Of course it would be the tree.
Varajas wished so hard he had a better understanding of this situation they were in. Whether this strange version of Ulek was pulling things out of their minds, or if the tree here meant there was still some lingering trace of the knife’s power. Or worse, a lingering not-so-trace.
The dog was still growling at it, a low, rumbling sound. It was reassuring, in a way, that the animal could sense the sinister power the tree held. On the other hand, the fact Bolt could feel it meant the tree was really there, and had a sinister power.
Ruan was moving towards the tree. “Be careful,” Varajas said.
“Do you see something?”
“No more than you do.”
Ruan turned back to look at him, eyes narrowing. “You’re lying to me.”
The fact this was Ruan, who knew him so well, had moved beyond the realm of inconvenience and into the realm of dangerous. “Believe it or not, it’s for your own good.”
“I think I will not believe that.”
“Imagine my shock.” It would have been so easy to leave it like that, soaked in the festering bitterness between them, but Varajas found himself wondering again what were the true consequences of keeping these secrets.
How much blood had been spilt in keeping the knife hidden and safe? How much more was going to be necessary? These were the calculations Derian had done. Calculations that Ádan had inherited. Each death was justified by the hundreds—thousands—more who would die if the power of the tree fell into the wrong hands. But after the war, Varajas couldn’t feel comfortable anymore calling their own hands the right ones.
If Ruan died here because of secrets Varajas was trying to protect, was that “right” by any calculation Varajas could make?
“Why did you come to Ulek?” Varajas asked.
Ruan blinked at what must have seen like a random change of topic. “Isn’t it obvious?”
Varajas spread his hands, the indulge me gesture somewhat hampered by the sword in one hand and torch in the other.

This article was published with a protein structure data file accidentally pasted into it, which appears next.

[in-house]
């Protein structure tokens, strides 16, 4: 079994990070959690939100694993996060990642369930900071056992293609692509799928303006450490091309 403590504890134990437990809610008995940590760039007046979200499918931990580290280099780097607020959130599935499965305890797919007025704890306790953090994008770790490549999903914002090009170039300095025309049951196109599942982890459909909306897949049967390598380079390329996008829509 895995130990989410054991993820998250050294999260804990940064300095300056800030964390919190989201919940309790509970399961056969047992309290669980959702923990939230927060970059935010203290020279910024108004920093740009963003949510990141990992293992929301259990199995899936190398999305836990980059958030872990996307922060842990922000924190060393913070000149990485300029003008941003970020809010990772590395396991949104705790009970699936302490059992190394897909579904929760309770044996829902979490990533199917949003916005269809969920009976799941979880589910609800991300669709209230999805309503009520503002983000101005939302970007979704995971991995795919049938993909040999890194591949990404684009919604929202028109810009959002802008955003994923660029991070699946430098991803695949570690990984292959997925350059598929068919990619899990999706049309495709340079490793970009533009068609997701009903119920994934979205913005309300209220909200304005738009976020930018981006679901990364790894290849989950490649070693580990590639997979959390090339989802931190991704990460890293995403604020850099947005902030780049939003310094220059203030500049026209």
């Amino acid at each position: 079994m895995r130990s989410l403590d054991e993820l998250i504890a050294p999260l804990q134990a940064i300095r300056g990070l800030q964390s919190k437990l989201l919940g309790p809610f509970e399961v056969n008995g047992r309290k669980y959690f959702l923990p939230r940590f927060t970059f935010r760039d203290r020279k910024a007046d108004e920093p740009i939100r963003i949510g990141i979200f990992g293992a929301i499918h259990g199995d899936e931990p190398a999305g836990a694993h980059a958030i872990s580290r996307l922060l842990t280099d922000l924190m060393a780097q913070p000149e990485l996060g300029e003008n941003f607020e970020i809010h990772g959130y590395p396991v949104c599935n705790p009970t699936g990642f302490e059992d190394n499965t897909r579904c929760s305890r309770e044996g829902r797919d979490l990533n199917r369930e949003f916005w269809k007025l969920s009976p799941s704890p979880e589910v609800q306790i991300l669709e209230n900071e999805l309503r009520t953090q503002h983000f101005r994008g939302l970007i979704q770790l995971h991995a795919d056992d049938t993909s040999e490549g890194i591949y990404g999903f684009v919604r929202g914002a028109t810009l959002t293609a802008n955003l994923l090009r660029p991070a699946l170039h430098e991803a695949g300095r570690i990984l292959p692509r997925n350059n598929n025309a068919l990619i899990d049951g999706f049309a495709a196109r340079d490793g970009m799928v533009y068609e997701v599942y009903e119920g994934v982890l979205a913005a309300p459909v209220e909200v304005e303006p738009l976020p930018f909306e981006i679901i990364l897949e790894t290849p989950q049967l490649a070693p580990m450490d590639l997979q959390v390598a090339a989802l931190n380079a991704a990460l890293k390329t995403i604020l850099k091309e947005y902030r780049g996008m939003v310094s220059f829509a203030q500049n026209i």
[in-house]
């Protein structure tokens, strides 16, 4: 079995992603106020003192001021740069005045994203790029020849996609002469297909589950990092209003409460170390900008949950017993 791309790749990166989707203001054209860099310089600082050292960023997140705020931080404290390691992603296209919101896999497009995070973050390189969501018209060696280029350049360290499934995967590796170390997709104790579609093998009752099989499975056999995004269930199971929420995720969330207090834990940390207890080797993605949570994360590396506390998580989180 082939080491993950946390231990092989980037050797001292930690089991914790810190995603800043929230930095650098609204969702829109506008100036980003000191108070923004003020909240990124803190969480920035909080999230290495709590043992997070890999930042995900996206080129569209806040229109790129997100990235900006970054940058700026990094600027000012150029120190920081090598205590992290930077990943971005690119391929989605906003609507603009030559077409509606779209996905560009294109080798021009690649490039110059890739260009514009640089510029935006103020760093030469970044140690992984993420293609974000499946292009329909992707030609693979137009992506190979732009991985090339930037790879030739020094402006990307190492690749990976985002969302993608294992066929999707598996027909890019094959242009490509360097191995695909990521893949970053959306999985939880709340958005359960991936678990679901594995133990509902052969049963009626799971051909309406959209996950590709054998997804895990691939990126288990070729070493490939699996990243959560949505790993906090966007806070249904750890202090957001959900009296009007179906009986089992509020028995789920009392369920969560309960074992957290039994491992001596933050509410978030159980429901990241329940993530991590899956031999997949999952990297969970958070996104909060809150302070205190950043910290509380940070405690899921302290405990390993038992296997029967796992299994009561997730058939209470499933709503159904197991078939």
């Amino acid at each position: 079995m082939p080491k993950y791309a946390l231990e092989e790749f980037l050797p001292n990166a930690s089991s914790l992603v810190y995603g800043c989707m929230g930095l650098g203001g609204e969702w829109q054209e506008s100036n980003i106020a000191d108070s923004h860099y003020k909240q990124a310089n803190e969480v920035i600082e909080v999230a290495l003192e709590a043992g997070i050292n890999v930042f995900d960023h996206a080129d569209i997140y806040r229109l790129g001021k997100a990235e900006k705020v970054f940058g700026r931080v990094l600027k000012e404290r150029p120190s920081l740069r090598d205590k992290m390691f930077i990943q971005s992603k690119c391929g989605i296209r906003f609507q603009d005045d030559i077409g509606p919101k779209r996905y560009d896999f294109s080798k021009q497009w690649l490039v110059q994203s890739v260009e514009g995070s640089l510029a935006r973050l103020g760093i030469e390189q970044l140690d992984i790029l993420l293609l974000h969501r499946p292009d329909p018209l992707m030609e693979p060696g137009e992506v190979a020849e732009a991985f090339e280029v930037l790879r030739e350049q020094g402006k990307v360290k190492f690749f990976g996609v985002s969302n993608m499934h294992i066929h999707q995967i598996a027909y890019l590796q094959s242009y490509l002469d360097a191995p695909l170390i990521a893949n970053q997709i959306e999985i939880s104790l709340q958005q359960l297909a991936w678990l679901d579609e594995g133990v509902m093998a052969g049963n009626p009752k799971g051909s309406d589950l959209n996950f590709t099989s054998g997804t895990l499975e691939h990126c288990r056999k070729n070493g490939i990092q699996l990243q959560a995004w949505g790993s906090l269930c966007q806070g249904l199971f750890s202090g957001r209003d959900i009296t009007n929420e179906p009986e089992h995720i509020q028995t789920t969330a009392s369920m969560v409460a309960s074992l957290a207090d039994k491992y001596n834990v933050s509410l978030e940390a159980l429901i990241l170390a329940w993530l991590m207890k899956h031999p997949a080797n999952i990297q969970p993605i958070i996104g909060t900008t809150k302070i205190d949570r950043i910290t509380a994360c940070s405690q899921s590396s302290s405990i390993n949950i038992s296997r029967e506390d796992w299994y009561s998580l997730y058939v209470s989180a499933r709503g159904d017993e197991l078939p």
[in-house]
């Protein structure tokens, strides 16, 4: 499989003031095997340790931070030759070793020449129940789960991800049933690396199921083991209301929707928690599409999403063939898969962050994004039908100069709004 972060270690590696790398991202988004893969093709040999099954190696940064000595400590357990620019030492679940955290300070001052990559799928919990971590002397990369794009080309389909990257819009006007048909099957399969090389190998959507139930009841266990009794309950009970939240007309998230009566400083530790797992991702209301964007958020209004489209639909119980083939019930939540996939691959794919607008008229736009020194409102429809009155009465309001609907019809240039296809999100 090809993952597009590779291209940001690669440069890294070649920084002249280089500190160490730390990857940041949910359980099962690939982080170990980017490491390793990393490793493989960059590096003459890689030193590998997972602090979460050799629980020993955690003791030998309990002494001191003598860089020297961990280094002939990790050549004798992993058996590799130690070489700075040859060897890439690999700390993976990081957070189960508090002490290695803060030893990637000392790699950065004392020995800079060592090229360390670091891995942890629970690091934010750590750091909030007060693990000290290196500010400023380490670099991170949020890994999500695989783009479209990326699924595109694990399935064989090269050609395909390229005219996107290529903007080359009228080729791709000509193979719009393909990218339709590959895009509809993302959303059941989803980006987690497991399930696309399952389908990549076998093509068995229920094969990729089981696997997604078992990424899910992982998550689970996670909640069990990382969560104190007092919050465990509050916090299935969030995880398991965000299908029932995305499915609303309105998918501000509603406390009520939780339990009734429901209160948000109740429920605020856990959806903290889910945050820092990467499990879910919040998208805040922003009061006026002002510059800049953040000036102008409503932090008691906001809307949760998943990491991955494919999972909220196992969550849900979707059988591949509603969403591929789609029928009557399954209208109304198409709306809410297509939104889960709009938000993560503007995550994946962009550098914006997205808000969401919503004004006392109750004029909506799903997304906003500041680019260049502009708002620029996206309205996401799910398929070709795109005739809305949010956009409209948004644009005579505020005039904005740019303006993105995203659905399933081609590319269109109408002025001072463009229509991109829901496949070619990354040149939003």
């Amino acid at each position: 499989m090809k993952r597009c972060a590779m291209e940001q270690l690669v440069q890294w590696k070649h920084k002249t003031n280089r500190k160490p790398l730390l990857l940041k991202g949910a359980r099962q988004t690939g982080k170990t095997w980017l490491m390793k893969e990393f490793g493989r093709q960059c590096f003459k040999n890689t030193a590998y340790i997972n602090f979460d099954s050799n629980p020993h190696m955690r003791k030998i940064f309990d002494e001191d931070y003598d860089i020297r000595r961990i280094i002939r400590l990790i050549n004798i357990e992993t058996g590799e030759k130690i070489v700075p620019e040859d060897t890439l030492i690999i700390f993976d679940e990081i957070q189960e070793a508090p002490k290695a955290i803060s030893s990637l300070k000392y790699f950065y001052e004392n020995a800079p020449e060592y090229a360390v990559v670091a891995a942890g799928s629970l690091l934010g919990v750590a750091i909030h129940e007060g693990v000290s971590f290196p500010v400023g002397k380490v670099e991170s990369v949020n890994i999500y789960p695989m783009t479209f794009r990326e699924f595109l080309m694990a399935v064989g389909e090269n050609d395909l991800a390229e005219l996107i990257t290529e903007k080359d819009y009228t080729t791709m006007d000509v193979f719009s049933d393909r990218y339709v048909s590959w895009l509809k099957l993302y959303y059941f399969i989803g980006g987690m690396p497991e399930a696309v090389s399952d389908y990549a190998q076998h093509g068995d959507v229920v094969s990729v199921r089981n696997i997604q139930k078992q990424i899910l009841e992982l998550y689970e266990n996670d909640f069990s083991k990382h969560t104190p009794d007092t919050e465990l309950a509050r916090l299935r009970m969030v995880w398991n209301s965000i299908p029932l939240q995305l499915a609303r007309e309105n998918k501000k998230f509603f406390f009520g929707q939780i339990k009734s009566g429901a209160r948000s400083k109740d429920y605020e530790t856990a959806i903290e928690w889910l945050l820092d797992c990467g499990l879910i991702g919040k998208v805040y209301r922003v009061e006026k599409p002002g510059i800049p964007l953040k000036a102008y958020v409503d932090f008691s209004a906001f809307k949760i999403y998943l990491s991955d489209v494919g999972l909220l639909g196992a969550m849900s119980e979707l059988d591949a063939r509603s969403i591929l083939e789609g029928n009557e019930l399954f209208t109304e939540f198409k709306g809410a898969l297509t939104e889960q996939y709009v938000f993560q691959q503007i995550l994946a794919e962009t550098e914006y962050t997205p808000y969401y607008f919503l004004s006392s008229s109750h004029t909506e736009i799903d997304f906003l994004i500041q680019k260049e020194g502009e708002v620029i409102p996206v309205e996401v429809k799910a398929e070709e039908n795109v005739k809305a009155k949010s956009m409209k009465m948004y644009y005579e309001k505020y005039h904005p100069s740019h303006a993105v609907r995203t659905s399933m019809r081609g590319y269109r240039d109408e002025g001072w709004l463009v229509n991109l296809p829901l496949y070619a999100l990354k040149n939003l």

Ruan seemed to follow it anyway. “I told the High Father it was to keep an eye on the wizard. On Samir,” he amended in a softer voice. “To keep him from poking around where he shouldn’t.”
Varajas let it go—for now—that Ruan’s answer had been somewhat evasive. That I told the High Father was honest on the surface, but not the true answer to Varajas’s question. He let it go because Ruan had given the answer he needed.
“You wanted to keep him from poking around in Ulek. You and Donatien don’t want wizards poking around in our leavings because you don’t trust what they might find.”
Varajas pointed at the tree. “That power you don’t want the wizards stumbling into? Here it is. A piece of it, at least.”
Ruan turned back to the tree with a look on his face Varajas had seen a hundred times before. Ruan interested, studying, sharp eyes taking in every detail to store them in a mind that could find the tiniest thread of connection and spin that into understanding.
Bolt had fallen silent, easing forward to stand at Ruan’s side, his shoulder pressed into Ruan’s thigh. Ruan sheathed one sword so he could reach down to scratch the dog behind his ears, an absent gesture as Ruan continued to look carefully at the tree.
“What is it?” he finally asked.
“I can’t tell you.” At Ruan’s exasperated look, Varajas broke. “What, you want me to trust you with secrets that good people died to protect. How many knights did you kill, Ruan? How much blood on your hands?”
“It was a war.”
“It was a witch-hunt, driven by Donatien’s jealous vendetta and supported by Darkivel greed.”
“It was justice. Your ‘good people’ were—”
“What? What were they doing? What were we doing that was so awful?”
Ruan gestured with the hand that still held a sword, pointing it at Varajas for emphasis. “I was there, remember? I was on the battlefield. I saw the magics you were using. Don’t stand there and ask me about your crimes.”
“Yes,” Varajas conceded. “Lines were crossed during the war. But I’m talking about before. I’m talking about the flimsy excuses that were used to bring that war to us in the first place.”
“Are you saying the knights never touched anything like that until the day they were attacked?” Ruan sneered.
“I’m asking what evidence you ever saw that wasn’t handed down by the High Father.”
“It doesn’t matter,” Ruan said curtly. “It’s over.”
Varajas looked at the tree, at the dark, crumbling throne room all around. “No.” The words felt almost too heavy to speak. “I don’t think it is.”